MELCA is a not-for-profit, non-governmental organization founded by environmental practitioners and lawyers to empower local communities to conserve their biological and cultural diversity. MELCA is also a member of the African Biodiversity Network (ABN), whose vision and objectives they share.

MELCA seeks to continue its efforts to tackle the food and biodiversity crises by strengthening the productivity and resilience of local farming and food systems. It will promote agroecological practices at the grassroots level in the Wereilu District of the Amhara Regional State, while also supporting policy advocacy at the national level.

Seeds of empowerment

The new project draws from traditional knowledge to build agroecological awareness and capacity among smallholder farmer families. This approach is central to MELCA’s work.

Through MELCA’s Social Empowerment through Group Nature Interaction (SEGNI) program, local elders have been conveying to younger generations the importance of preserving natural resources and related cultural assets of their communities. SEGNI aims to mobilize rural communities for the preservation of their environment. Youths in three schools have formed SEGNI clubs to get parents and the community involved in the preservation of traditional knowledge and even seeds of local species. The meaning of the acronym segni in Oromiffa, one of the widely spoken languages of Ethiopia, is “seed.”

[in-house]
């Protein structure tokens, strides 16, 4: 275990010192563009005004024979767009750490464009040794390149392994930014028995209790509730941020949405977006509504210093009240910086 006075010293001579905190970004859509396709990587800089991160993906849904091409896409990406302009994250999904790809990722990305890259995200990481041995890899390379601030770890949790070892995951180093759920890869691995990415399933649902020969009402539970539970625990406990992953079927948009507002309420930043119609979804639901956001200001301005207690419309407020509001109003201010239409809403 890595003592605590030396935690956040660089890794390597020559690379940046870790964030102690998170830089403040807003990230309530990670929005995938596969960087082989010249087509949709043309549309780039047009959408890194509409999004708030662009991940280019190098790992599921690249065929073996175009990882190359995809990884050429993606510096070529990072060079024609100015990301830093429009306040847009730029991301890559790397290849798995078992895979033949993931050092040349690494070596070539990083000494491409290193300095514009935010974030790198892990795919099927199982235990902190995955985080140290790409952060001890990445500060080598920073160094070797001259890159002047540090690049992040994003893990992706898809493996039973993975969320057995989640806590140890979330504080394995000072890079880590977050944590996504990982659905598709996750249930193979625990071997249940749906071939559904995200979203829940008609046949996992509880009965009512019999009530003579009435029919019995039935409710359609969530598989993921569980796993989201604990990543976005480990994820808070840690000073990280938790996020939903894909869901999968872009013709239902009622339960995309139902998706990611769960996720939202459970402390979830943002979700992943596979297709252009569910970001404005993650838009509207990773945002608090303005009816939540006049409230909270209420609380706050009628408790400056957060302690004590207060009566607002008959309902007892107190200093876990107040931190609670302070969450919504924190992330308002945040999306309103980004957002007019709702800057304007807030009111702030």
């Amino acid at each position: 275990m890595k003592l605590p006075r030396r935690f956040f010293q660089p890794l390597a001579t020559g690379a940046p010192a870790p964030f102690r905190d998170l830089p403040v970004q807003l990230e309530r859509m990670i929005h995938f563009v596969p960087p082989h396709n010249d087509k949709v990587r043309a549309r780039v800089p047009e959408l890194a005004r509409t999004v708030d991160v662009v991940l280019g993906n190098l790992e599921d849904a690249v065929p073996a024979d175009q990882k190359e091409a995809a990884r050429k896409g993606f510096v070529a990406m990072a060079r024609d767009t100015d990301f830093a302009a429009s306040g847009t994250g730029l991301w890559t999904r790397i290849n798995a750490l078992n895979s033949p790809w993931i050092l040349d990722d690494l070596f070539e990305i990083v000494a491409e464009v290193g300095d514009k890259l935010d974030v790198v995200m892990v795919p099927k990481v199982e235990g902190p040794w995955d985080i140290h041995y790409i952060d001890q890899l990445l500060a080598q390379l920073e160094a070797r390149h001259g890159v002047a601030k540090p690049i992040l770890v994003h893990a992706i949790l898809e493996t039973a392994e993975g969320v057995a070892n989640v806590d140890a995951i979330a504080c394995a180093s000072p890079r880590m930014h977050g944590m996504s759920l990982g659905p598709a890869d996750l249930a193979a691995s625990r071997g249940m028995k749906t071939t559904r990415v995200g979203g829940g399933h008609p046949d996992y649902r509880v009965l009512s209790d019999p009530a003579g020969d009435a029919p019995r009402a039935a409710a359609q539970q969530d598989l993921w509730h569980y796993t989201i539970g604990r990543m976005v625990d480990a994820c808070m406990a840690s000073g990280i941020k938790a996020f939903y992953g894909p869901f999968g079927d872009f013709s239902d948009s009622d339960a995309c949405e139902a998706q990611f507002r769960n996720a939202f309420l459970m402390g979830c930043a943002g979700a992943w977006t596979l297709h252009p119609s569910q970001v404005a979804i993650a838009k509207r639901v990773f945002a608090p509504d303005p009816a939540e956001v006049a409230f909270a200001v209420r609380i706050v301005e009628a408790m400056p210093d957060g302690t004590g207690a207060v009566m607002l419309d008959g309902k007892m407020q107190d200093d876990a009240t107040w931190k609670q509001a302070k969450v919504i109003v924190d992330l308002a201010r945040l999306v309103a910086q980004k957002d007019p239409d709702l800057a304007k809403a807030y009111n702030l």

A local elder awarding certificates to young people after completing a Social Empowerment through Group Nature Interaction (SEGNI) program. Image credit: Courtesy of Agroecology Fund

Schooled in sustainability

As part of preserving traditional knowledge and culture, the project aims to restore local and locally adapted seed varieties and agrobiodiversity. It also aims to promote traditional agroecological practices such as ecosystem rehabilitation, water conservation, organic soil fertility management, integrated animal and crop husbandry practices, and Indigenous seeds preservation.